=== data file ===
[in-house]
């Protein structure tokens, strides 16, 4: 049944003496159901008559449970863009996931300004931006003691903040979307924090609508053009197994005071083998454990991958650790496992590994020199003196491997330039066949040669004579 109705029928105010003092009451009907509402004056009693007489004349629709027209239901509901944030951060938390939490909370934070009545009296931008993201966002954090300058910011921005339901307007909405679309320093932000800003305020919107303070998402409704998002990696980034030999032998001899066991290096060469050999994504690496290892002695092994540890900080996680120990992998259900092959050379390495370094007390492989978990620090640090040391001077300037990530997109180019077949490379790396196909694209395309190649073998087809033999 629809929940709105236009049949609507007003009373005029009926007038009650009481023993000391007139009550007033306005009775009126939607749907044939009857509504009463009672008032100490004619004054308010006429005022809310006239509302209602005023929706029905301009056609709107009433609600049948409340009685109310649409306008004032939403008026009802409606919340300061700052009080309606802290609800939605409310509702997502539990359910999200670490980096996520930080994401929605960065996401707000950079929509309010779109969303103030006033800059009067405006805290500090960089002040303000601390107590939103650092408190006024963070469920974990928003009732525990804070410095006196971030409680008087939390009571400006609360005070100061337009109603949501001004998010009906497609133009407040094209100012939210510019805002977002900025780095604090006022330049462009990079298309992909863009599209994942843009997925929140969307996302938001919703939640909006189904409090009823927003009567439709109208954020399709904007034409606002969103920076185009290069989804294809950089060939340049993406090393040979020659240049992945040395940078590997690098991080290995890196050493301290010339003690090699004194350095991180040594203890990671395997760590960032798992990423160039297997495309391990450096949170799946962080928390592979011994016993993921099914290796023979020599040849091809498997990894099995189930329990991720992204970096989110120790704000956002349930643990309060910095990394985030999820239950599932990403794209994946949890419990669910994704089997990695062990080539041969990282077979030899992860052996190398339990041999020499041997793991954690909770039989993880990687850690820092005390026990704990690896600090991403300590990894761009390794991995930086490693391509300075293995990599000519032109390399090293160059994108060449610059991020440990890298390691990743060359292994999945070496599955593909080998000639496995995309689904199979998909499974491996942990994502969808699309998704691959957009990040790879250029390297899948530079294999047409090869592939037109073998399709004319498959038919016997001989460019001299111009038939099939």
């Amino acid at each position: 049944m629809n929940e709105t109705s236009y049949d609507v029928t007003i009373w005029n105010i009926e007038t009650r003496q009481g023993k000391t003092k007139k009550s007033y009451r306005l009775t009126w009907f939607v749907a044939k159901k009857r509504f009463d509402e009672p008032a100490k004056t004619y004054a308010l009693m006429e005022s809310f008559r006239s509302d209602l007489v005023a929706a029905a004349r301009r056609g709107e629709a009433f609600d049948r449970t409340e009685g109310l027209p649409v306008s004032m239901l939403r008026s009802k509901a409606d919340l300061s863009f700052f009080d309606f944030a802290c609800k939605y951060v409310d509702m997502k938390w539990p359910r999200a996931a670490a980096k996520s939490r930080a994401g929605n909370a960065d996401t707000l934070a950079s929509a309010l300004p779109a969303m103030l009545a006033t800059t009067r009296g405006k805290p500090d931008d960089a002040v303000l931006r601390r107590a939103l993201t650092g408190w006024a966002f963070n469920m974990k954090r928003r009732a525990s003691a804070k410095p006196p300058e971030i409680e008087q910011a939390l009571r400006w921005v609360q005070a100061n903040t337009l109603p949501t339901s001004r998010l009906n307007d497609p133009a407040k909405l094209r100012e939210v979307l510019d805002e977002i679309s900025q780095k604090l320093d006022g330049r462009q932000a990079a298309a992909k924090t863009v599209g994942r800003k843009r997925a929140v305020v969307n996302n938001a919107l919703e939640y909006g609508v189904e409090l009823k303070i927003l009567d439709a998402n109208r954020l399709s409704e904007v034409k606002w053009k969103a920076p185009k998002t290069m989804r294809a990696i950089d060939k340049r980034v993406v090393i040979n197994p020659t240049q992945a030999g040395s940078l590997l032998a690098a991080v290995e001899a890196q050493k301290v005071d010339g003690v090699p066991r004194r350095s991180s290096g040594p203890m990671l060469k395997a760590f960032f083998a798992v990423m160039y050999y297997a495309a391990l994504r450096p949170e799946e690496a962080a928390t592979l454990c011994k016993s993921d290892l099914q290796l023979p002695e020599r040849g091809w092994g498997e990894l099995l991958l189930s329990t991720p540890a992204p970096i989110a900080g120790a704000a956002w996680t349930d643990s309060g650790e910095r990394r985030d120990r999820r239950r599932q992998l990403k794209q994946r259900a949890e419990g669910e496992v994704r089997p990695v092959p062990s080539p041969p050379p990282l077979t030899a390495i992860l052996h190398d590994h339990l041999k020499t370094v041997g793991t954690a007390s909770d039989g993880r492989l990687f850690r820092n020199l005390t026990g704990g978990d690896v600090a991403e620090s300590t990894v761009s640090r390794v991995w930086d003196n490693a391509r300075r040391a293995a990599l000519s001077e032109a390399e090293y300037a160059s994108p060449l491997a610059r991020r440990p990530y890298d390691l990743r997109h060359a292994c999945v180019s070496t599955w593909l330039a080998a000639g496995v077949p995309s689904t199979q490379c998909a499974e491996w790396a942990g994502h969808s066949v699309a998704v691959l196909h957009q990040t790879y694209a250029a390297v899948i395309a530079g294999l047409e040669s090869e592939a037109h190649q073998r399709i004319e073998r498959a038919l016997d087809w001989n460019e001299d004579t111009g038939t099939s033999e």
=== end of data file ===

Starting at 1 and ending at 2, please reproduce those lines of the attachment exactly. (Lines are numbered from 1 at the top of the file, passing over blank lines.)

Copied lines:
[in-house]
């Protein structure tokens, strides 16, 4: 049944003496159901008559449970863009996931300004931006003691903040979307924090609508053009197994005071083998454990991958650790496992590994020199003196491997330039066949040669004579 109705029928105010003092009451009907509402004056009693007489004349629709027209239901509901944030951060938390939490909370934070009545009296931008993201966002954090300058910011921005339901307007909405679309320093932000800003305020919107303070998402409704998002990696980034030999032998001899066991290096060469050999994504690496290892002695092994540890900080996680120990992998259900092959050379390495370094007390492989978990620090640090040391001077300037990530997109180019077949490379790396196909694209395309190649073998087809033999 629809929940709105236009049949609507007003009373005029009926007038009650009481023993000391007139009550007033306005009775009126939607749907044939009857509504009463009672008032100490004619004054308010006429005022809310006239509302209602005023929706029905301009056609709107009433609600049948409340009685109310649409306008004032939403008026009802409606919340300061700052009080309606802290609800939605409310509702997502539990359910999200670490980096996520930080994401929605960065996401707000950079929509309010779109969303103030006033800059009067405006805290500090960089002040303000601390107590939103650092408190006024963070469920974990928003009732525990804070410095006196971030409680008087939390009571400006609360005070100061337009109603949501001004998010009906497609133009407040094209100012939210510019805002977002900025780095604090006022330049462009990079298309992909863009599209994942843009997925929140969307996302938001919703939640909006189904409090009823927003009567439709109208954020399709904007034409606002969103920076185009290069989804294809950089060939340049993406090393040979020659240049992945040395940078590997690098991080290995890196050493301290010339003690090699004194350095991180040594203890990671395997760590960032798992990423160039297997495309391990450096949170799946962080928390592979011994016993993921099914290796023979020599040849091809498997990894099995189930329990991720992204970096989110120790704000956002349930643990309060910095990394985030999820239950599932990403794209994946949890419990669910994704089997990695062990080539041969990282077979030899992860052996190398339990041999020499041997793991954690909770039989993880990687850690820092005390026990704990690896600090991403300590990894761009390794991995930086490693391509300075293995990599000519032109390399090293160059994108060449610059991020440990890298390691990743060359292994999945070496599955593909080998000639496995995309689904199979998909499974491996942990994502969808699309998704691959957009990040790879250029390297899948530079294999047409090869592939037109073998399709004319498959038919016997001989460019001299111009038939099939």